Russian who revealed poison-gas study is charged

November 01, 1992|By Will Englund | Will Englund,Moscow Bureau

MOSCOW -- A formal accusation has been brought agains the chemist who revealed the existence of Russia's secret poison-gas research program, the Itar-Tass news agency reported yesterday.

The accusation itself remained a secret -- as does the law that the chemist allegedly violated.

Yesterday was the 10th day that the chemist, Vil Mirzayanov, has spent in jail. Under Russian law, investigators had to bring full charges against him yesterday -- what Itar-Tass termed an "indictment" -- or release him.

Russian investigators had lodged an initial charge of divulging a state secret against him Oct. 23, the day after his detention began.

The news agency quoted Sergei Balashov, chief of the investigation board for the Security Ministry, as saying that the 57-year-old Dr. Mirzayanov would now remain in custody in the Lefortovo Prison here.

The Security Ministry is the successor agency to the Soviet KGB.

Dr. Mirzayanov was the co-author of an article titled "Poisonous Politics," that appeared in the Sept. 20 issue of Moscow News about the research program and the lab where it is carried out. He was interviewed for an article in The Sun that was published Sept. 16. A second Sun article on continuing research at the lab appeared Oct. 18.

After the October article was published, Dr. Mirzayanov and two other scientists, Lev Fyodorov and Evuard Saraisian, were detained. Dr. Fyodorov and Dr. Saraisian were released after they were questioned.

The Security Ministry said the Moscow News article "disclosed information about the situation with developments in the field of chemical technology, which constitute a state secret."

Dr. Mirzayanov's lawyer, Alexander Asnas, has not been allowed by investigators to see his client or review documents or the law pertaining to the case, on the ground that they involve state secrets.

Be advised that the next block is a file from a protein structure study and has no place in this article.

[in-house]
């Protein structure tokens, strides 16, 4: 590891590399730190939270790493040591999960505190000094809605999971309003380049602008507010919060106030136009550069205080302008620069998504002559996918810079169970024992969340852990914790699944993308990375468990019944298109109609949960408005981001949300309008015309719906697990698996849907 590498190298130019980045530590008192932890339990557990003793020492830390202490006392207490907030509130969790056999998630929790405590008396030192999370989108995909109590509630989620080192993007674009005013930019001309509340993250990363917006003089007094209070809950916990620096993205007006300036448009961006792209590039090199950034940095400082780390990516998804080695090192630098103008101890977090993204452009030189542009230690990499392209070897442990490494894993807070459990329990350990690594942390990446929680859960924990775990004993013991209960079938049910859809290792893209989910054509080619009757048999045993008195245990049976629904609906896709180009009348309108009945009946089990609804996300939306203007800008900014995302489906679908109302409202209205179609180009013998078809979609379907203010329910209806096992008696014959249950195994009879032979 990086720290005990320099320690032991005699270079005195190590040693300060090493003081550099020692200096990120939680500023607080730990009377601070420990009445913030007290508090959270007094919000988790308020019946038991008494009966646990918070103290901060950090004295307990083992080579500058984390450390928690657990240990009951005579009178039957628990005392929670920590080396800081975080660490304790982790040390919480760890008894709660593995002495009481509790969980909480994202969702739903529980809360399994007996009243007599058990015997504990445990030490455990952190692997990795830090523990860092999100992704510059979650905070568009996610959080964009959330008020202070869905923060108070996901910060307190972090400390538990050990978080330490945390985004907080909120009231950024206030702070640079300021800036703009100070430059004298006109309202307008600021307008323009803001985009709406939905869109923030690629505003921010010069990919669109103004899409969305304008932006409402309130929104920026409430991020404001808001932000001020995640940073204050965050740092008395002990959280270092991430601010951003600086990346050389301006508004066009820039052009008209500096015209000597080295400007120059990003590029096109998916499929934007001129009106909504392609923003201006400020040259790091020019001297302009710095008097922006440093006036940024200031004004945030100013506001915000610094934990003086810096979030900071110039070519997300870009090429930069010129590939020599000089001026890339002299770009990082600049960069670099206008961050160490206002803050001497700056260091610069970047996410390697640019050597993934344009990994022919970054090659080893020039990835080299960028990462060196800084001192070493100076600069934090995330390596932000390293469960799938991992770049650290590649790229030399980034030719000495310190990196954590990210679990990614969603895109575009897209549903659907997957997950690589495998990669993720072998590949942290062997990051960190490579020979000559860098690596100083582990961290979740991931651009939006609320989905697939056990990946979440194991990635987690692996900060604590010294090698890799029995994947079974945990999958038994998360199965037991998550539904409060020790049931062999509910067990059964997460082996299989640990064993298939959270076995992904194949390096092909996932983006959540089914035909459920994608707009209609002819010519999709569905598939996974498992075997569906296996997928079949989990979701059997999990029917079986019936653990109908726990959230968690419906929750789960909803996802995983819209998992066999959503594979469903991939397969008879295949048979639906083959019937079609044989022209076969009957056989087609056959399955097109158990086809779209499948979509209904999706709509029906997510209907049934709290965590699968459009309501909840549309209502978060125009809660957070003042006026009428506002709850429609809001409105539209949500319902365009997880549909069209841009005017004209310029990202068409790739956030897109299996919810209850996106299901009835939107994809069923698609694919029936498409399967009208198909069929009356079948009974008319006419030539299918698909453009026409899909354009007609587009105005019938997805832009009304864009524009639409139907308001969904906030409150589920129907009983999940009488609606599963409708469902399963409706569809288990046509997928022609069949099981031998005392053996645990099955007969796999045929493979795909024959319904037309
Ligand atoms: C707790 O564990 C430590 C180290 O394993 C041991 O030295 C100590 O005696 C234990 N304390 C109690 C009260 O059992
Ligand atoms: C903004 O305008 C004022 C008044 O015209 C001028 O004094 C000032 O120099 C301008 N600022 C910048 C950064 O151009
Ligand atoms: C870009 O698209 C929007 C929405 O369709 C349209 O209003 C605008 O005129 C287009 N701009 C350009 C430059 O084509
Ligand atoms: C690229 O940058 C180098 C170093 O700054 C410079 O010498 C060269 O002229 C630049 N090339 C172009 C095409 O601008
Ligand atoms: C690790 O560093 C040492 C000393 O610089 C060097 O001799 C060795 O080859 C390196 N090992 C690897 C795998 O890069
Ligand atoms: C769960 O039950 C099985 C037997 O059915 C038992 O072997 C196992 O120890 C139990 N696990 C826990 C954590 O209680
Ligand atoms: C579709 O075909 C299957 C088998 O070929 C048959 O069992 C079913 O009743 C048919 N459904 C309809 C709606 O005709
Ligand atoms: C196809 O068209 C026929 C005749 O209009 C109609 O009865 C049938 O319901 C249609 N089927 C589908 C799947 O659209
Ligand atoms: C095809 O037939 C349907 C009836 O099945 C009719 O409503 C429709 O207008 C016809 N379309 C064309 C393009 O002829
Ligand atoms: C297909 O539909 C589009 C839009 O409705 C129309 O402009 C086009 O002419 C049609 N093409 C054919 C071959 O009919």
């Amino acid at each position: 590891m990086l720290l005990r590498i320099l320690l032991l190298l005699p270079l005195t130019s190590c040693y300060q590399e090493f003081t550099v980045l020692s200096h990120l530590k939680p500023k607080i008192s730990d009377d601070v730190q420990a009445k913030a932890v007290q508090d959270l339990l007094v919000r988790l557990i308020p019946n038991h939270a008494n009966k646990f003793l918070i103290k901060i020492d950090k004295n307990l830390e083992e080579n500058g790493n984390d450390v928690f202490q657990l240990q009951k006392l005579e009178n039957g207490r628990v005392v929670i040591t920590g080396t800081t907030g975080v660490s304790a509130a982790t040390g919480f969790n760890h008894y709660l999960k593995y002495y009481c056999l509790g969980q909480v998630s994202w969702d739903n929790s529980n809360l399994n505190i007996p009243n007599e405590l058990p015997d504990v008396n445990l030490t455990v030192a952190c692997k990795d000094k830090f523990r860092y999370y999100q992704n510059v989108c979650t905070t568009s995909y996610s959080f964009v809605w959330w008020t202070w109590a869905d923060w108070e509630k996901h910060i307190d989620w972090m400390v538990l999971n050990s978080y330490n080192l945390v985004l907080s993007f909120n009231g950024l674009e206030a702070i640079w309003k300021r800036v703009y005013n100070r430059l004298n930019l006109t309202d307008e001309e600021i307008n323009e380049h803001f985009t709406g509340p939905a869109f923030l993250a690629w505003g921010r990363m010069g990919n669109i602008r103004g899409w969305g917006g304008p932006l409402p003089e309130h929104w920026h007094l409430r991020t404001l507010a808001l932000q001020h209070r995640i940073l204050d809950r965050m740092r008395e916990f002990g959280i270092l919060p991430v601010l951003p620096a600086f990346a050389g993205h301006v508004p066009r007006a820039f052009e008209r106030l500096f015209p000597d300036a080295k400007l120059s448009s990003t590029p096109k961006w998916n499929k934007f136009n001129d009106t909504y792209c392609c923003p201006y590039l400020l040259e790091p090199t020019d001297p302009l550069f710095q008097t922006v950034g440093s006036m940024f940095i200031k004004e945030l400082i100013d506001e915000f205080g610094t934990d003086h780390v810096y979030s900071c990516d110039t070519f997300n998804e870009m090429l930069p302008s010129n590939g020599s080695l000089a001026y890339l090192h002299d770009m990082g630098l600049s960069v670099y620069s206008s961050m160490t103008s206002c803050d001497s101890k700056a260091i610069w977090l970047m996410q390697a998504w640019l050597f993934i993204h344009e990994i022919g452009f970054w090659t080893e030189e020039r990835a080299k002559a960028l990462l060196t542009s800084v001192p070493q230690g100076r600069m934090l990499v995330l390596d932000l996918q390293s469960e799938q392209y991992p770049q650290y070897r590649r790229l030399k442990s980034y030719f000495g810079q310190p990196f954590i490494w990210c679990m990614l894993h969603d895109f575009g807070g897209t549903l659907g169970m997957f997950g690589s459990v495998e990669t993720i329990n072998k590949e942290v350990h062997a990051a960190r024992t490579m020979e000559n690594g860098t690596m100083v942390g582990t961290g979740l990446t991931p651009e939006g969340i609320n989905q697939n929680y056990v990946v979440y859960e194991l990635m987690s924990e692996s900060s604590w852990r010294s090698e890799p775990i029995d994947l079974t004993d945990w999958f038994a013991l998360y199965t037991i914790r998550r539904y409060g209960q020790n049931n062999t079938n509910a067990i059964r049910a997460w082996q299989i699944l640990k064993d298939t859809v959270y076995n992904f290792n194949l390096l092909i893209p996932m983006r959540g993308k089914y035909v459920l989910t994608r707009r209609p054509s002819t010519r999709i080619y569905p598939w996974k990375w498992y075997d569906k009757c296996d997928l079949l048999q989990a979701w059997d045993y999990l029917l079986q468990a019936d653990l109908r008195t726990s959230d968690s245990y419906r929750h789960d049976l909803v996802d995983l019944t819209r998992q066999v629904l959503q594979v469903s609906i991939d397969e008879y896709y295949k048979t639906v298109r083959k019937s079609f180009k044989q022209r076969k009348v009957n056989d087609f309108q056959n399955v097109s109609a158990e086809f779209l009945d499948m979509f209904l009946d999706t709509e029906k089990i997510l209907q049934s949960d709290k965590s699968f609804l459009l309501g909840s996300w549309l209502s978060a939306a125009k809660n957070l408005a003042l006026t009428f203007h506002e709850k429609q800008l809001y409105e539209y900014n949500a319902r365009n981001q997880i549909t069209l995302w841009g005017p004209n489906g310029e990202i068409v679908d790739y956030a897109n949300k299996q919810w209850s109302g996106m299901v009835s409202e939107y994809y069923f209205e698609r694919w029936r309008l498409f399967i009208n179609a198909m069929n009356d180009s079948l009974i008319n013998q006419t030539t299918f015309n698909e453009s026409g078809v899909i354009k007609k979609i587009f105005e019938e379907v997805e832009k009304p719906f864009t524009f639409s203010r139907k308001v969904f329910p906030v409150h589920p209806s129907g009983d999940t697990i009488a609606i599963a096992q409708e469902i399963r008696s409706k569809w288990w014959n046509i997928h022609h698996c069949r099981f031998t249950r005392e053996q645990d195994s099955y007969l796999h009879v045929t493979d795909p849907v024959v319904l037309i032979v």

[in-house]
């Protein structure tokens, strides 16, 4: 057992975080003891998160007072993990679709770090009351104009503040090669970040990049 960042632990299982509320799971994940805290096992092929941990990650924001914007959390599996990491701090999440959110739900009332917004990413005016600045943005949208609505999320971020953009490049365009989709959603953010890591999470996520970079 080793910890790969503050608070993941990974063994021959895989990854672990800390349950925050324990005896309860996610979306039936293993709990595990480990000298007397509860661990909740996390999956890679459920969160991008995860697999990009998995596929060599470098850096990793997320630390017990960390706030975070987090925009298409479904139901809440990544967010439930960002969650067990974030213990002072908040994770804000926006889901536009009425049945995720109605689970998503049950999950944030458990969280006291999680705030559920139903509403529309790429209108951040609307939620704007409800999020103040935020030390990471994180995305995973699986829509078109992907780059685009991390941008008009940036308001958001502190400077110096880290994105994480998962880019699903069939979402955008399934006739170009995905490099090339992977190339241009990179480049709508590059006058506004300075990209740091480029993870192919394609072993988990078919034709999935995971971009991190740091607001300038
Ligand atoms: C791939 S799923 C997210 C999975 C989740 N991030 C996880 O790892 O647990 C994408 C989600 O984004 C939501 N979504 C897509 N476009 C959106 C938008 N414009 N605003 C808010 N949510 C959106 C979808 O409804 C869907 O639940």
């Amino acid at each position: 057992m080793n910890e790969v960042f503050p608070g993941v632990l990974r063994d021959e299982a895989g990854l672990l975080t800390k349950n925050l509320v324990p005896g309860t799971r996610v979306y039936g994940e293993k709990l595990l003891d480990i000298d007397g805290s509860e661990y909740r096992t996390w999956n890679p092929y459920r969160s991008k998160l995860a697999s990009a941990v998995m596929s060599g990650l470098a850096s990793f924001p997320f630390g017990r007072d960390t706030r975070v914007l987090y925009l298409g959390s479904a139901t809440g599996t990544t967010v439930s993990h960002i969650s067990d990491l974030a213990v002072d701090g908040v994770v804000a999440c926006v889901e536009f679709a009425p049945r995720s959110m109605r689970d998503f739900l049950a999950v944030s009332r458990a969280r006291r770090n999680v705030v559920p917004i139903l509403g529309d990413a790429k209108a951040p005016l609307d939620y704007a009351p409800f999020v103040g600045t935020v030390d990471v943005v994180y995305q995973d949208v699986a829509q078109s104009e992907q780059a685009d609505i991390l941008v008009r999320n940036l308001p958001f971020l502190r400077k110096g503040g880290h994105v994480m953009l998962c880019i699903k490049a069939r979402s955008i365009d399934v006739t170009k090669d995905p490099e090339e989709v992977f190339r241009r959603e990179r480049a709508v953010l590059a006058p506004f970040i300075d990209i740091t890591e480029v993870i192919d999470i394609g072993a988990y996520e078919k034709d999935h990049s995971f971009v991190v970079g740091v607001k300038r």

"This is a unique case," Mr. Asnas said. "I have never dealt with anything like this. He has the legitimate right to be defended by the lawyer of his choice. This is a flagrant violation of procedural norm."

Three newspapers were raided after Dr. Mirzayanov's arrest, and material about chemical weapon research was seized. But a copy of an article seized from the weekly newspaper Argumenty Sakty was published Friday in Nezavisimaya Gazeta.

It directly contradicted statements by Mikhail S. Gorbachev, the former Soviet leader. As recently as September, in a statement delivered to The Sun, Mr. Gorbachev had maintained that while research may have continued, industrial production of chemical weapons stopped in 1987.

But Friday's article, written by Dr. Mirzayanov and Dr. Fyodorov before their detention, alleged that the Soviet government continued not only research but production of a binary nerve gas at a factory in Volgograd, an industrial city in southern Russia, until at least 1989, two years after the announced halt in production.

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